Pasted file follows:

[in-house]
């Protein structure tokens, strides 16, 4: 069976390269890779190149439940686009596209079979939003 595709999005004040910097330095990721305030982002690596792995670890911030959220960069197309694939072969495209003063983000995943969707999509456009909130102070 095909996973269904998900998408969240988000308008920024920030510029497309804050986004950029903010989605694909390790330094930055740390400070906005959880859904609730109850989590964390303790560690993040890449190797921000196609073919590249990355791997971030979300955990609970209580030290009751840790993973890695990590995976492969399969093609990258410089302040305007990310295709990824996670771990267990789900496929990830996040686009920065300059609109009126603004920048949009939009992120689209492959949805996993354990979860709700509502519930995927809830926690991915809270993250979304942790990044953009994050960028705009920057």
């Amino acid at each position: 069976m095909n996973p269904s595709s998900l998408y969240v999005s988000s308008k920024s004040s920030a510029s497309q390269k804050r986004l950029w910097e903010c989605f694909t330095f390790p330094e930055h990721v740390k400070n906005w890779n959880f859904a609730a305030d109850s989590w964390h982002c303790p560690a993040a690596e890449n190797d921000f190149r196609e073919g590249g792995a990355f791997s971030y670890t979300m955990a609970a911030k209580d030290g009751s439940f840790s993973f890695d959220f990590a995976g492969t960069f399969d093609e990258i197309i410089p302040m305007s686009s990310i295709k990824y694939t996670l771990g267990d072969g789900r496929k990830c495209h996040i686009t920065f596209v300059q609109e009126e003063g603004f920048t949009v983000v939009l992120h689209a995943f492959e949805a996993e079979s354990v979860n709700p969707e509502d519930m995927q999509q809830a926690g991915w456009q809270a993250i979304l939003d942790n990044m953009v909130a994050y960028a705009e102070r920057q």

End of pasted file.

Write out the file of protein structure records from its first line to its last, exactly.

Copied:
[in-house]
């Protein structure tokens, strides 16, 4: 069976390269890779190149439940686009596209079979939003 595709999005004040910097330095990721305030982002690596792995670890911030959220960069197309694939072969495209003063983000995943969707999509456009909130102070 095909996973269904998900998408969240988000308008920024920030510029497309804050986004950029903010989605694909390790330094930055740390400070906005959880859904609730109850989590964390303790560690993040890449190797921000196609073919590249990355791997971030979300955990609970209580030290009751840790993973890695990590995976492969399969093609990258410089302040305007990310295709990824996670771990267990789900496929990830996040686009920065300059609109009126603004920048949009939009992120689209492959949805996993354990979860709700509502519930995927809830926690991915809270993250979304942790990044953009994050960028705009920057």
């Amino acid at each position: 069976m095909n996973p269904s595709s998900l998408y969240v999005s988000s308008k920024s004040s920030a510029s497309q390269k804050r986004l950029w910097e903010c989605f694909t330095f390790p330094e930055h990721v740390k400070n906005w890779n959880f859904a609730a305030d109850s989590w964390h982002c303790p560690a993040a690596e890449n190797d921000f190149r196609e073919g590249g792995a990355f791997s971030y670890t979300m955990a609970a911030k209580d030290g009751s439940f840790s993973f890695d959220f990590a995976g492969t960069f399969d093609e990258i197309i410089p302040m305007s686009s990310i295709k990824y694939t996670l771990g267990d072969g789900r496929k990830c495209h996040i686009t920065f596209v300059q609109e009126e003063g603004f920048t949009v983000v939009l992120h689209a995943f492959e949805a996993e079979s354990v979860n709700p969707e509502d519930m995927q999509q809830a926690g991915w456009q809270a993250i979304l939003d942790n990044m953009v909130a994050y960028a705009e102070r920057q």